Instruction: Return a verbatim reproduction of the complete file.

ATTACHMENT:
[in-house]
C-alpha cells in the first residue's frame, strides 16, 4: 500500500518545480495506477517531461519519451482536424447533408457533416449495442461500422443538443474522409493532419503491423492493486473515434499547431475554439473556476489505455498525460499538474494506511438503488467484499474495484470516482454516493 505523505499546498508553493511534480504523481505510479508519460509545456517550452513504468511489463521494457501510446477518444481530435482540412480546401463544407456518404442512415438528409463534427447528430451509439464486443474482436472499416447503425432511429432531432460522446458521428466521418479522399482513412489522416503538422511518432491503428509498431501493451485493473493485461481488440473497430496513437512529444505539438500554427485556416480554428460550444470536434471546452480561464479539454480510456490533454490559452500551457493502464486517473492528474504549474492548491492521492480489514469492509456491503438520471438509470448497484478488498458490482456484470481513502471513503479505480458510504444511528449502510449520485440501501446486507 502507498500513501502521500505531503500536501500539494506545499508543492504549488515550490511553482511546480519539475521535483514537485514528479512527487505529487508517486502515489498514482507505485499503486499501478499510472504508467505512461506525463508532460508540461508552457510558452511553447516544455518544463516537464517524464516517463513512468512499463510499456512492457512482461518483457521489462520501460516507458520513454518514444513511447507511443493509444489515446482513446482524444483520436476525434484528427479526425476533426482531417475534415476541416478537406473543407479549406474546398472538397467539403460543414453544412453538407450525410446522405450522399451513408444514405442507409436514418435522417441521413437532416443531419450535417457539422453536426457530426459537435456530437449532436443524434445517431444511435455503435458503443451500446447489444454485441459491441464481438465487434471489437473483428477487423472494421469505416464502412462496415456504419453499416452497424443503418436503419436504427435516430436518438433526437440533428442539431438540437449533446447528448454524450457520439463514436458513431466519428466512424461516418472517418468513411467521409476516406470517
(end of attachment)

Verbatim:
[in-house]
C-alpha cells in the first residue's frame, strides 16, 4: 500500500518545480495506477517531461519519451482536424447533408457533416449495442461500422443538443474522409493532419503491423492493486473515434499547431475554439473556476489505455498525460499538474494506511438503488467484499474495484470516482454516493 505523505499546498508553493511534480504523481505510479508519460509545456517550452513504468511489463521494457501510446477518444481530435482540412480546401463544407456518404442512415438528409463534427447528430451509439464486443474482436472499416447503425432511429432531432460522446458521428466521418479522399482513412489522416503538422511518432491503428509498431501493451485493473493485461481488440473497430496513437512529444505539438500554427485556416480554428460550444470536434471546452480561464479539454480510456490533454490559452500551457493502464486517473492528474504549474492548491492521492480489514469492509456491503438520471438509470448497484478488498458490482456484470481513502471513503479505480458510504444511528449502510449520485440501501446486507 502507498500513501502521500505531503500536501500539494506545499508543492504549488515550490511553482511546480519539475521535483514537485514528479512527487505529487508517486502515489498514482507505485499503486499501478499510472504508467505512461506525463508532460508540461508552457510558452511553447516544455518544463516537464517524464516517463513512468512499463510499456512492457512482461518483457521489462520501460516507458520513454518514444513511447507511443493509444489515446482513446482524444483520436476525434484528427479526425476533426482531417475534415476541416478537406473543407479549406474546398472538397467539403460543414453544412453538407450525410446522405450522399451513408444514405442507409436514418435522417441521413437532416443531419450535417457539422453536426457530426459537435456530437449532436443524434445517431444511435455503435458503443451500446447489444454485441459491441464481438465487434471489437473483428477487423472494421469505416464502412462496415456504419453499416452497424443503418436503419436504427435516430436518438433526437440533428442539431438540437449533446447528448454524450457520439463514436458513431466519428466512424461516418472517418468513411467521409476516406470517